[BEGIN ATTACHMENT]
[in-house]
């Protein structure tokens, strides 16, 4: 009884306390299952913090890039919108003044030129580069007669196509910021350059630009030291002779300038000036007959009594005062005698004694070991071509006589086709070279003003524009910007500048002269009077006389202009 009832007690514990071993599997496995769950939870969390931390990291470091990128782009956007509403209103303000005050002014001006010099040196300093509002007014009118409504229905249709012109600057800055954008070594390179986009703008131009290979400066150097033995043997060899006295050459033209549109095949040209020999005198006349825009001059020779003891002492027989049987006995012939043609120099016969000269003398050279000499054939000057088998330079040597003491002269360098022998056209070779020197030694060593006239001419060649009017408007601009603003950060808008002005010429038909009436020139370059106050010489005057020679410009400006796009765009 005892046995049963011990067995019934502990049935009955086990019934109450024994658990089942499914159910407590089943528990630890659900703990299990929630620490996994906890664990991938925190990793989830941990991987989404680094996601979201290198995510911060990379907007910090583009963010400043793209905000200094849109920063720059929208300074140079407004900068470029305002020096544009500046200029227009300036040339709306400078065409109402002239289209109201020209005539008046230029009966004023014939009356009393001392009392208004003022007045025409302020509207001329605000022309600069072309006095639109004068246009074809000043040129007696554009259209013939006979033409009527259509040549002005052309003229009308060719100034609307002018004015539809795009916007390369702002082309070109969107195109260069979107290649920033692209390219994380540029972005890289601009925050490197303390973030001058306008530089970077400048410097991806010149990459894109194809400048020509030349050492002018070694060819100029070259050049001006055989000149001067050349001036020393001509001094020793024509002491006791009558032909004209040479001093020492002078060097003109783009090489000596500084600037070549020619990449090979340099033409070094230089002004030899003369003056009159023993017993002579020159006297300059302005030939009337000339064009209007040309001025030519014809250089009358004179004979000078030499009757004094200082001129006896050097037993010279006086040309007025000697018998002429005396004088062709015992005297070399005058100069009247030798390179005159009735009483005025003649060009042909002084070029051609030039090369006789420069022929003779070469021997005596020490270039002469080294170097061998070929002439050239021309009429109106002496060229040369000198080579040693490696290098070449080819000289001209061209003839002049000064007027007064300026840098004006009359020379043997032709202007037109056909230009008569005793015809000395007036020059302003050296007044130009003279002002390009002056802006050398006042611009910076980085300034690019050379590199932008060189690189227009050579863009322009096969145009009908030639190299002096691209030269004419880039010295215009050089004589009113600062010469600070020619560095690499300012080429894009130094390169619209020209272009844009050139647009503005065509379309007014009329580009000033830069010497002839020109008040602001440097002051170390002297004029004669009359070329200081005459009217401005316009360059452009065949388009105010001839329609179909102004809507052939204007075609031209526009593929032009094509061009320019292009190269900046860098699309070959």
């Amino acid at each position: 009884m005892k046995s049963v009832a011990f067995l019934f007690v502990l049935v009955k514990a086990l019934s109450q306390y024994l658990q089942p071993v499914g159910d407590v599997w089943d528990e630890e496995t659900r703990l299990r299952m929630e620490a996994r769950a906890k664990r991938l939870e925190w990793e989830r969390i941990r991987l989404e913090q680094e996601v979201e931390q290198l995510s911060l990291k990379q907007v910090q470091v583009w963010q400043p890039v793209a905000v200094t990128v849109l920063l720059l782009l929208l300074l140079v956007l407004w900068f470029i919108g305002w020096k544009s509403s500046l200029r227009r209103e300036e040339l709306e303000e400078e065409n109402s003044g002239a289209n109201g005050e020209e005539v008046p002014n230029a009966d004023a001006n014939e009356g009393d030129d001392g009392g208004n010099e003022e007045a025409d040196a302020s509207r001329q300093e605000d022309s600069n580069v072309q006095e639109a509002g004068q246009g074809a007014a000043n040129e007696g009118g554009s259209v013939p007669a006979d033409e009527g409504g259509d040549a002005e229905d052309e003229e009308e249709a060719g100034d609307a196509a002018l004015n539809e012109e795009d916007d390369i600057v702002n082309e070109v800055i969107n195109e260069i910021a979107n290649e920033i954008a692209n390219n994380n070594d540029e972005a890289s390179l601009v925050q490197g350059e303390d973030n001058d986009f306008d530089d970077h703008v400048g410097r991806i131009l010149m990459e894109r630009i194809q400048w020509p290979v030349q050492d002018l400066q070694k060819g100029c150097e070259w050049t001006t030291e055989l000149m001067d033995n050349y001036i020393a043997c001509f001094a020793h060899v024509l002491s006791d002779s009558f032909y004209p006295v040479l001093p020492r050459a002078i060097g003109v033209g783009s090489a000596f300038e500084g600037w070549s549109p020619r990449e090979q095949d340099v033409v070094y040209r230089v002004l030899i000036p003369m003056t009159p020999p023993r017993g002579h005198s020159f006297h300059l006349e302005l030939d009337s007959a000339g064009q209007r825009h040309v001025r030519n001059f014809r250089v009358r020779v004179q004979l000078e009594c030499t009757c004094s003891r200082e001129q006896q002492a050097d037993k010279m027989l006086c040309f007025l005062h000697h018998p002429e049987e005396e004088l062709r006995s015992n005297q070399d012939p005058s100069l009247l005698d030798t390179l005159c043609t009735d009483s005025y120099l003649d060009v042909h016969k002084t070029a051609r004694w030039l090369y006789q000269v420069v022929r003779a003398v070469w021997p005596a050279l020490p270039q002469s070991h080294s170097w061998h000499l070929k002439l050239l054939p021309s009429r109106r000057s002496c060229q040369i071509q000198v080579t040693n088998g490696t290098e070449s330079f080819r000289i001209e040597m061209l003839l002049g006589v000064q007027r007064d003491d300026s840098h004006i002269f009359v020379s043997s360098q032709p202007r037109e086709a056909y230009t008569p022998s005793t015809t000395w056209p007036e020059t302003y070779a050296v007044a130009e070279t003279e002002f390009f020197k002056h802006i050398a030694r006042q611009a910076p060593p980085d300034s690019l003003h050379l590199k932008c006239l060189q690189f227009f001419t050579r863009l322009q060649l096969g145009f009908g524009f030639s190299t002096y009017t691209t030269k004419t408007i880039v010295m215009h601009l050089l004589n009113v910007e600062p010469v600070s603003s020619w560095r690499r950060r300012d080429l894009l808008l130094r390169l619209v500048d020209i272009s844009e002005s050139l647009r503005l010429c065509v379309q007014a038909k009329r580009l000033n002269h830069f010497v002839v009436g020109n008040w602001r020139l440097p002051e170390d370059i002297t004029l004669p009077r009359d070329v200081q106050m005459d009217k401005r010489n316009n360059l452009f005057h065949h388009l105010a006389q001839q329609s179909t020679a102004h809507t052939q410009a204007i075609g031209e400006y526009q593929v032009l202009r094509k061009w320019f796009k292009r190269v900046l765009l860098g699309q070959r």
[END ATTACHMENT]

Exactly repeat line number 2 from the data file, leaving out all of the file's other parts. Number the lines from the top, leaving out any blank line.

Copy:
């Protein structure tokens, strides 16, 4: 009884306390299952913090890039919108003044030129580069007669196509910021350059630009030291002779300038000036007959009594005062005698004694070991071509006589086709070279003003524009910007500048002269009077006389202009 009832007690514990071993599997496995769950939870969390931390990291470091990128782009956007509403209103303000005050002014001006010099040196300093509002007014009118409504229905249709012109600057800055954008070594390179986009703008131009290979400066150097033995043997060899006295050459033209549109095949040209020999005198006349825009001059020779003891002492027989049987006995012939043609120099016969000269003398050279000499054939000057088998330079040597003491002269360098022998056209070779020197030694060593006239001419060649009017408007601009603003950060808008002005010429038909009436020139370059106050010489005057020679410009400006796009765009 005892046995049963011990067995019934502990049935009955086990019934109450024994658990089942499914159910407590089943528990630890659900703990299990929630620490996994906890664990991938925190990793989830941990991987989404680094996601979201290198995510911060990379907007910090583009963010400043793209905000200094849109920063720059929208300074140079407004900068470029305002020096544009500046200029227009300036040339709306400078065409109402002239289209109201020209005539008046230029009966004023014939009356009393001392009392208004003022007045025409302020509207001329605000022309600069072309006095639109004068246009074809000043040129007696554009259209013939006979033409009527259509040549002005052309003229009308060719100034609307002018004015539809795009916007390369702002082309070109969107195109260069979107290649920033692209390219994380540029972005890289601009925050490197303390973030001058306008530089970077400048410097991806010149990459894109194809400048020509030349050492002018070694060819100029070259050049001006055989000149001067050349001036020393001509001094020793024509002491006791009558032909004209040479001093020492002078060097003109783009090489000596500084600037070549020619990449090979340099033409070094230089002004030899003369003056009159023993017993002579020159006297300059302005030939009337000339064009209007040309001025030519014809250089009358004179004979000078030499009757004094200082001129006896050097037993010279006086040309007025000697018998002429005396004088062709015992005297070399005058100069009247030798390179005159009735009483005025003649060009042909002084070029051609030039090369006789420069022929003779070469021997005596020490270039002469080294170097061998070929002439050239021309009429109106002496060229040369000198080579040693490696290098070449080819000289001209061209003839002049000064007027007064300026840098004006009359020379043997032709202007037109056909230009008569005793015809000395007036020059302003050296007044130009003279002002390009002056802006050398006042611009910076980085300034690019050379590199932008060189690189227009050579863009322009096969145009009908030639190299002096691209030269004419880039010295215009050089004589009113600062010469600070020619560095690499300012080429894009130094390169619209020209272009844009050139647009503005065509379309007014009329580009000033830069010497002839020109008040602001440097002051170390002297004029004669009359070329200081005459009217401005316009360059452009065949388009105010001839329609179909102004809507052939204007075609031209526009593929032009094509061009320019292009190269900046860098699309070959």